So Sheryl Sandberg was on the Daily Show on Wednesday. Guess what she said. That women are held back by a lot of things…and one of them is stereotypes. Yes stereotypes. Omigod! Radfem alert! Somebody summon franc hoggle to fantasize about kicking her in the cunt!
But we’re also held back by stereotypes. Go to a playground and you’ll hear little girls called bossy! You don’t hear little boys called bossy, because we expect boys to be assertive and lead.
Oh oh oh! That’s crazy talk!! That’s the diametric opposite of skepticism!!! Where’s the evidence?! Where’s the peer-reviewed science?! Where’s the PhD in sociology?! Where are the three whole classes in Women’s Studies? That’s misandrist, and professional victim, and femistasi. Paula Kirby needs to talk to Sheryl Sandberg and set her straight.
And so we’re trying to change that. You know, rather than call our little girls bossy, we should say “my daughter has executive leadership skills.”
Cheers and applause.
Then Stewart suggests, hesitantly and as if it were a new thought, that a woman saying this kind of thing gets a slightly more heated reaction than a man would.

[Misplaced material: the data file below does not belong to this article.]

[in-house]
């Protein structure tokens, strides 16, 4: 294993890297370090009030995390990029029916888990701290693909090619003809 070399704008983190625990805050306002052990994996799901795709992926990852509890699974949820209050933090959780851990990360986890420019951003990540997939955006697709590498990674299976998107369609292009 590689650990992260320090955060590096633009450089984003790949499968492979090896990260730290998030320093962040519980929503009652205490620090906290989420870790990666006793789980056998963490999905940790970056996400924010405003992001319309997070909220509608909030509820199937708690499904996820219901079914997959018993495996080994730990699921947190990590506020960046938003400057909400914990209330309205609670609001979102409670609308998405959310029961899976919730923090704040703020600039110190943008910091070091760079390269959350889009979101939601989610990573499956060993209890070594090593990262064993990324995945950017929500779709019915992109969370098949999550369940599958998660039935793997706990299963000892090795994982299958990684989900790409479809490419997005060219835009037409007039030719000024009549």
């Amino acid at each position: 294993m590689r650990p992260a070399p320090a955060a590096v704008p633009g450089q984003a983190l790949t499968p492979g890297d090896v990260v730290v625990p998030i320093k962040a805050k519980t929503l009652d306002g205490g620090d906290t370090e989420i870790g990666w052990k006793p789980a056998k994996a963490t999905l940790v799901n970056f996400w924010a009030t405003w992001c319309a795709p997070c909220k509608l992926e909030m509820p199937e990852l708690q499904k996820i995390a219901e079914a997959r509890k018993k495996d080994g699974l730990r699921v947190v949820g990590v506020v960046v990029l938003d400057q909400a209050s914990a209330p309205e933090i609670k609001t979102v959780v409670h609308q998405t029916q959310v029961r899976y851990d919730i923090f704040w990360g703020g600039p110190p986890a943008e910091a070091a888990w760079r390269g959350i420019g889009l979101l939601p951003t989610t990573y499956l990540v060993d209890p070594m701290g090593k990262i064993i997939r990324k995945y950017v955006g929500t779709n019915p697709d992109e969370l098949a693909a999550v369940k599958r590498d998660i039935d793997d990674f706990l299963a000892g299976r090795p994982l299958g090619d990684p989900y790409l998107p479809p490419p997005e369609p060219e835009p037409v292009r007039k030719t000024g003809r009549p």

Stewart: Why do you think women are judged more harshly in these arenas?
Sandberg: So our stereotypes – and again, these are deep, these start in childhood – are that men should lead, men should speak up, men should have opinions.
Does that sound familiar at all? Just a tiny bit?
Women should nurture, help others, sit back. The National Retailers Association printed up T shirts, onesies, for babies – the boys': smart like Daddy; the girls: pretty like Mommy. Not in the 1950s; two years ago.
And so, when women speak out, when women are successful, they are less liked, while when men speak out, they are better liked.
That sounds a little bit familiar too. Just a little bit. Goats. Excuse me, something in my throat. Goats, goats. So sorry – anyone got a cough drop? Goats, goats, goats.
Then she says we can change it, and we should, because if we can understand the stereotypes, they can change.
Yes! But in the process – we will hear a lot of shit from a lot of shitlords. A LOT.
Then Stewart hits a nail on the head –
It seemed easier to change the access to power than to change the cultural pressures that women face.
Exactly. Harriet Hall, Paula Kirby: please note. If Stewart can see that, why tf can’t you?
Sandberg tells a story of her friend Rachel who told her daughter, age 5, that women who succeed are less liked while men who succeed are more liked, and the daughter’s response was…”Well then Mommy I would just do less well at work.”
Change this please. Let’s do this thing.